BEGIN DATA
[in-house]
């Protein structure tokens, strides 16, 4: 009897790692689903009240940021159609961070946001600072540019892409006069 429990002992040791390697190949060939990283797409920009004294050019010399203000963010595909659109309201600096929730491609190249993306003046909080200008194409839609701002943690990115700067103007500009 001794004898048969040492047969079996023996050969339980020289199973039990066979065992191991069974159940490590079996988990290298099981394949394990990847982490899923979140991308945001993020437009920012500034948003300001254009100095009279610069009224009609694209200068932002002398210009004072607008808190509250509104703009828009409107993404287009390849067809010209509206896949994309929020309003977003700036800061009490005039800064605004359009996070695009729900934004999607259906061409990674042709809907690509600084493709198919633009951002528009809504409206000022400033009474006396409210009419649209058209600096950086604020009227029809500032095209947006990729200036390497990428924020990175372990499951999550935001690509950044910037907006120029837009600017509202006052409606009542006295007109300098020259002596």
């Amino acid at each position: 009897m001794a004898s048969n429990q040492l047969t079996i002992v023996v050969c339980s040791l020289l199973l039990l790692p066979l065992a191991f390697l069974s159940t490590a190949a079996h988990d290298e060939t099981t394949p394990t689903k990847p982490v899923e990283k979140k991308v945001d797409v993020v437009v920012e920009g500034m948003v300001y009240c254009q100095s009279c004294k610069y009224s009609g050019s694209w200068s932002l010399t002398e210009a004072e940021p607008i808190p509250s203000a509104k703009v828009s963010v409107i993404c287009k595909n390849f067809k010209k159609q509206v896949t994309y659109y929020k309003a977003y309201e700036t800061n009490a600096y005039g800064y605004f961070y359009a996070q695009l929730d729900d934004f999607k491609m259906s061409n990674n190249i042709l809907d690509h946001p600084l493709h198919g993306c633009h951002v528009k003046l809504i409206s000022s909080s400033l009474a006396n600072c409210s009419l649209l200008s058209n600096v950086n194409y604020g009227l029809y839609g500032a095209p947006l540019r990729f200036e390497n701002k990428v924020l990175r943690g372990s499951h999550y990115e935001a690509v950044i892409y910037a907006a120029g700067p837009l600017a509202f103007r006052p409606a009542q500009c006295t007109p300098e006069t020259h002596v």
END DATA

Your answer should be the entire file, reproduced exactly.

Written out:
[in-house]
């Protein structure tokens, strides 16, 4: 009897790692689903009240940021159609961070946001600072540019892409006069 429990002992040791390697190949060939990283797409920009004294050019010399203000963010595909659109309201600096929730491609190249993306003046909080200008194409839609701002943690990115700067103007500009 001794004898048969040492047969079996023996050969339980020289199973039990066979065992191991069974159940490590079996988990290298099981394949394990990847982490899923979140991308945001993020437009920012500034948003300001254009100095009279610069009224009609694209200068932002002398210009004072607008808190509250509104703009828009409107993404287009390849067809010209509206896949994309929020309003977003700036800061009490005039800064605004359009996070695009729900934004999607259906061409990674042709809907690509600084493709198919633009951002528009809504409206000022400033009474006396409210009419649209058209600096950086604020009227029809500032095209947006990729200036390497990428924020990175372990499951999550935001690509950044910037907006120029837009600017509202006052409606009542006295007109300098020259002596």
């Amino acid at each position: 009897m001794a004898s048969n429990q040492l047969t079996i002992v023996v050969c339980s040791l020289l199973l039990l790692p066979l065992a191991f390697l069974s159940t490590a190949a079996h988990d290298e060939t099981t394949p394990t689903k990847p982490v899923e990283k979140k991308v945001d797409v993020v437009v920012e920009g500034m948003v300001y009240c254009q100095s009279c004294k610069y009224s009609g050019s694209w200068s932002l010399t002398e210009a004072e940021p607008i808190p509250s203000a509104k703009v828009s963010v409107i993404c287009k595909n390849f067809k010209k159609q509206v896949t994309y659109y929020k309003a977003y309201e700036t800061n009490a600096y005039g800064y605004f961070y359009a996070q695009l929730d729900d934004f999607k491609m259906s061409n990674n190249i042709l809907d690509h946001p600084l493709h198919g993306c633009h951002v528009k003046l809504i409206s000022s909080s400033l009474a006396n600072c409210s009419l649209l200008s058209n600096v950086n194409y604020g009227l029809y839609g500032a095209p947006l540019r990729f200036e390497n701002k990428v924020l990175r943690g372990s499951h999550y990115e935001a690509v950044i892409y910037a907006a120029g700067p837009l600017a509202f103007r006052p409606a009542q500009c006295t007109p300098e006069t020259h002596v």